Article 29 seeks to transfer $26,100 in CPA funds to a Conservation Commission fund for invasive plant management on town conservation land.

Article 30 seeks to transfer $75,000 in CPA funds to Park & Rec for the construction of a cross-country trail leading from the Harvard Park playground.

Article 31 seeks $2,500 for CPC administrative expenses.

Revolving Funds

Article 32 seeks to continue four existing Revolving Funds accounts – COA, Fourth of July Committee, Ambulance Service and the Fire Dept. S.A.F.E. program – with maximum balances specified for each one.

Article 33 seeks to establish a new Revolving Fund Account to fund the town’s application process. Using income from application fees, the money would be used to pay for advertising, professional or legal services and other related activities. The maximum balance would be $1,000.

Article 34 seeks to establish a Tax Title revolving fund.

Article 35 seeks to establish a separate revenue account to receive agreed-upon funding from the town’s Cable TV provider – Charter now, perhaps ComCast in the future – to provide Cable Access as part of the company’s contract with the town.

Article 36 seeks an employment contract for the DPW director, who now works for the town without a contract.

Article 37 seeks to ratify and fund the Police Union contract.

Article 38 seeks to amend the Historic Districts Bylaw to change maps to digital format.

Article 39 seeks to amend the Code of Harvard regarding Bare Hill Pond, naming the Harbormaster as overseer of permit conditions and establishing fines for violations.

Article 40 seeks a non-exclusive utility easement for St. Benedict’s Abby in Still River to extend a utility line under the roadway.

Article 41 seeks to amend the Personnel Code as recommended by the Personnel Board.

Proposed Zoning Bylaw Changes

Article 42 seeks to amend the zoning map to create a solar photovoltaic overlay district.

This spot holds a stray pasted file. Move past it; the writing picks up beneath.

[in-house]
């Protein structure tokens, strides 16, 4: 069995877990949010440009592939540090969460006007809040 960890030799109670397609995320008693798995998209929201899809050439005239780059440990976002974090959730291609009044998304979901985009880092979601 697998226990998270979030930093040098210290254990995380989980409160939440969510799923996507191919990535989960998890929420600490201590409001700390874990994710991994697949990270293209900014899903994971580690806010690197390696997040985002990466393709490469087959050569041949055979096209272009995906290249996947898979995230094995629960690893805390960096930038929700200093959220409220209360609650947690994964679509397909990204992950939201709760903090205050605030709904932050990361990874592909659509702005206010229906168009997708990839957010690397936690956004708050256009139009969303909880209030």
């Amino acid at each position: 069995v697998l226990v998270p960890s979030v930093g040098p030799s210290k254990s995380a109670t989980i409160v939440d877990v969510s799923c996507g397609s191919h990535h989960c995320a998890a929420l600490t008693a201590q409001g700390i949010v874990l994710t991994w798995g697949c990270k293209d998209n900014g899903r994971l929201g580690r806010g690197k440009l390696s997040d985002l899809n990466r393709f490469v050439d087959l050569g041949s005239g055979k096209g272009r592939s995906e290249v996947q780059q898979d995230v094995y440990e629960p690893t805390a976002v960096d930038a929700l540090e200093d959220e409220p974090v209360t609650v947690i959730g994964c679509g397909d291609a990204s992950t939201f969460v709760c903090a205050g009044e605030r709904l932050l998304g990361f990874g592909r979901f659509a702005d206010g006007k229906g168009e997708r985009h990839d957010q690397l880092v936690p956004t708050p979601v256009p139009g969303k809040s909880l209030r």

Article 43 seeks to amend town Bylaws regarding “adult entertainment,” laying out specific rules for where adult bookstores, theaters or video stores might be located. It also spells out the definition of “adult entertainment” and describes elements thereof that would require a Special Permit, as well as those that would justify denying such a permit.

Article 44 seeks to amend bylaws to define parameters for buildings, including exterior walls but not interior firewalls, vent shafts and courts. Specifically, the new law states that a grocery store will be defined as one that devotes 70 percent of its floor space to selling take-away food products “for home preparation and consumption.”

Article 45 seeks to amend Zoning Bylaws to set standards for non-residential driveways and spells out the kinds of developments the term applies to.

Articles 46 and 47 seek Town Meeting approval to acquire two parcels of conservation land – the Willard and Lawton land, specifically.

Article 48 seeks to expand the boundaries of the Town Center Sewer District as described and shown on a map, with costs covered by betterment assessments on properties that will benefit from the change.

Article 49 seeks Town Meeting approval to accept gifts of property to the town, which the FinCom recommends to encourage tax-deductible land donations to the town.

Article 50 seeks Town Meeting approval to accept Chapter 90 highway funds, which are used to build, repair or improve town roads.

Hildreth House Building Project

Article 22 sparked considerable discussion at the selectmen’s table Tuesday night. It seeks $1.26 million for accessibility, safety and site improvements at Hildreth House, which houses COA headquarters and serves as a senior center.

The work, identified priority items, would be done during the first phase of a two-part construction and renovation project the HH Improvement Committee has been working on for some time with LLB architects, whittling down a much higher cost estimate first time around.

The Owner’s Project Manager (OPM) working on the Town Hall project weighed in on the Hildreth House Cost estimates, too and has recommended raising the $1.26 million bottom line by $100,000.

Fortunately, that amount is more than covered by a $119,000 grant, Selectman Ken Swanton remarked Tuesday night. Swanton championed using the grant – which is actually the residual from a more than 10-year old Community Block Grant program that never got off the ground – to undercut Hildreth House improvement project costs, hopefully helping the article to pass muster at Town Meeting, he said.

But Selectman Lucy Wallace favored going for the higher amount, just in case. Once Town Meeting authorizes borrowing, the top figure is frozen, she pointed out. “We can’t ask for more…”

The issue went back and forth for quite a while before it came to a vote.

In the end, Swanton’s argument prevailed and the board voted three to one (with one board member absent and Wallace voting no) to ask for borrowing power for the lower amount, naming the full figure but identifying the grant money that would lower it.

“I think you’ll live to regret this,” Wallace said.